I was wondering what forced Citi to place this $7.5 billion bond at such a high yield. After-all, Citi can raise high-yield debt at less than 9%. And this bond has a convertible option, so the yield should have been lesser.
Then I read this statement in Citi's press release - "The payment rate reflects market terms based on the conversion premium as well as Citi's current dividend yield." Citi's current dividend yield is 7%. So the yield on bond is 4%. Is this the correct way to think about it? Maybe yes. After-all, why will anyone buy a mandatorily converible bond if the bond yield is less than the current dividend yield. The investor would be better off simply buying the stock in the open market.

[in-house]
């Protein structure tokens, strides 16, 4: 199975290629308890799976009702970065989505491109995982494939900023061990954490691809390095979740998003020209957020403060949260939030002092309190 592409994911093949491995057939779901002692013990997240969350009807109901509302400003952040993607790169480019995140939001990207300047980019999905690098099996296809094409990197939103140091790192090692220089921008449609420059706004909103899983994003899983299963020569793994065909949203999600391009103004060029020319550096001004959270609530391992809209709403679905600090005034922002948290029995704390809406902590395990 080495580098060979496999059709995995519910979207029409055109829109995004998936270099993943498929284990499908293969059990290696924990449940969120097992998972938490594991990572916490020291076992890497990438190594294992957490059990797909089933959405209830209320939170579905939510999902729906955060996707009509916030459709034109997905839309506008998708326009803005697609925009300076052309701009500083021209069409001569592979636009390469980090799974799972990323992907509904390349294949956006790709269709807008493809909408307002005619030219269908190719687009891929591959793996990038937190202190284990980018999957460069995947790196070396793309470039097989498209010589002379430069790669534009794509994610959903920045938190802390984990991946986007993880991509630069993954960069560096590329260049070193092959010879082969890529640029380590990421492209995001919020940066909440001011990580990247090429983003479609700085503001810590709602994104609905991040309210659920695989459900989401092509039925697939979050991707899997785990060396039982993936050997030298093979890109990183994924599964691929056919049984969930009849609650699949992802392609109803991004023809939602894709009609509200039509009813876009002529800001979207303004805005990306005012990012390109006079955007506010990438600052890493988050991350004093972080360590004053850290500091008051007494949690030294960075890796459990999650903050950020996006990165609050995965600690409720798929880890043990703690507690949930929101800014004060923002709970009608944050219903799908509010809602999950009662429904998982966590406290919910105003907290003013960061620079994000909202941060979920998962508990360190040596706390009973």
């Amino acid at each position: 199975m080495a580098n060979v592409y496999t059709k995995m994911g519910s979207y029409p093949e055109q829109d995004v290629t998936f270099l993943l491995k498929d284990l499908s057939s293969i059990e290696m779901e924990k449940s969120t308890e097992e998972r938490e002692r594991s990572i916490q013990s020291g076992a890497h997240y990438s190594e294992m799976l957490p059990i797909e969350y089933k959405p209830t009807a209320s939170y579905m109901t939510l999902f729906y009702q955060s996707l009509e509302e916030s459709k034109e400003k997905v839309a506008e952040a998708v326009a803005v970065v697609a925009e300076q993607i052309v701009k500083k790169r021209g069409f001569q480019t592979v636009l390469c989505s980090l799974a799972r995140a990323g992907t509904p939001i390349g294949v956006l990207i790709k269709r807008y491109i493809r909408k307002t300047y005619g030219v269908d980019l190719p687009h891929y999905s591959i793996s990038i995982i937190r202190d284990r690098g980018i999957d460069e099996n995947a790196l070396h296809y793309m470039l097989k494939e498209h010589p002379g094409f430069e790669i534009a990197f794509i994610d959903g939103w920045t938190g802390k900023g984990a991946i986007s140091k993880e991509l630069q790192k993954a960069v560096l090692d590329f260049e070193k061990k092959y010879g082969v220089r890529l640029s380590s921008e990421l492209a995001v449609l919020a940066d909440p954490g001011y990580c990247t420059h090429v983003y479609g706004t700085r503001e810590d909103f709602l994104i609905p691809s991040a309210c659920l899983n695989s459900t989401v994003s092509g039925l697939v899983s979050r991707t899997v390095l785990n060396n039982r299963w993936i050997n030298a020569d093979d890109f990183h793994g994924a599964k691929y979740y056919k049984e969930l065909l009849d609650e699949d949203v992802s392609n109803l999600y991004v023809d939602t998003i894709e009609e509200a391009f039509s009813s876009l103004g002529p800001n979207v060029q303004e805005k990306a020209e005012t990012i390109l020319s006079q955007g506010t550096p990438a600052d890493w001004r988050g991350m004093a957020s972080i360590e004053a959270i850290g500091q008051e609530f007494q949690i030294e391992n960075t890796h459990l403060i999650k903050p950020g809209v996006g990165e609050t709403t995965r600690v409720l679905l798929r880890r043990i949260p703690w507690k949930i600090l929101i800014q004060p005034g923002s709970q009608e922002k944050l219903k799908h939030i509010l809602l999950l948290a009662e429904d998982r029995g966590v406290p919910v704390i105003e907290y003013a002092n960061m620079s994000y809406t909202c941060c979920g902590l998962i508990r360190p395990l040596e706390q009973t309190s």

For Citi, this is better than selling stock at current depressed price of $30 (conversion price is $31.83 to $37.24). But it would have been better if they had stuck this deal when the stock was at $40 a month ago, when the full extent of their SIV troubles was already known. At that time they could have saved 2%-3% in interest cost, besides striking a higher conversion price.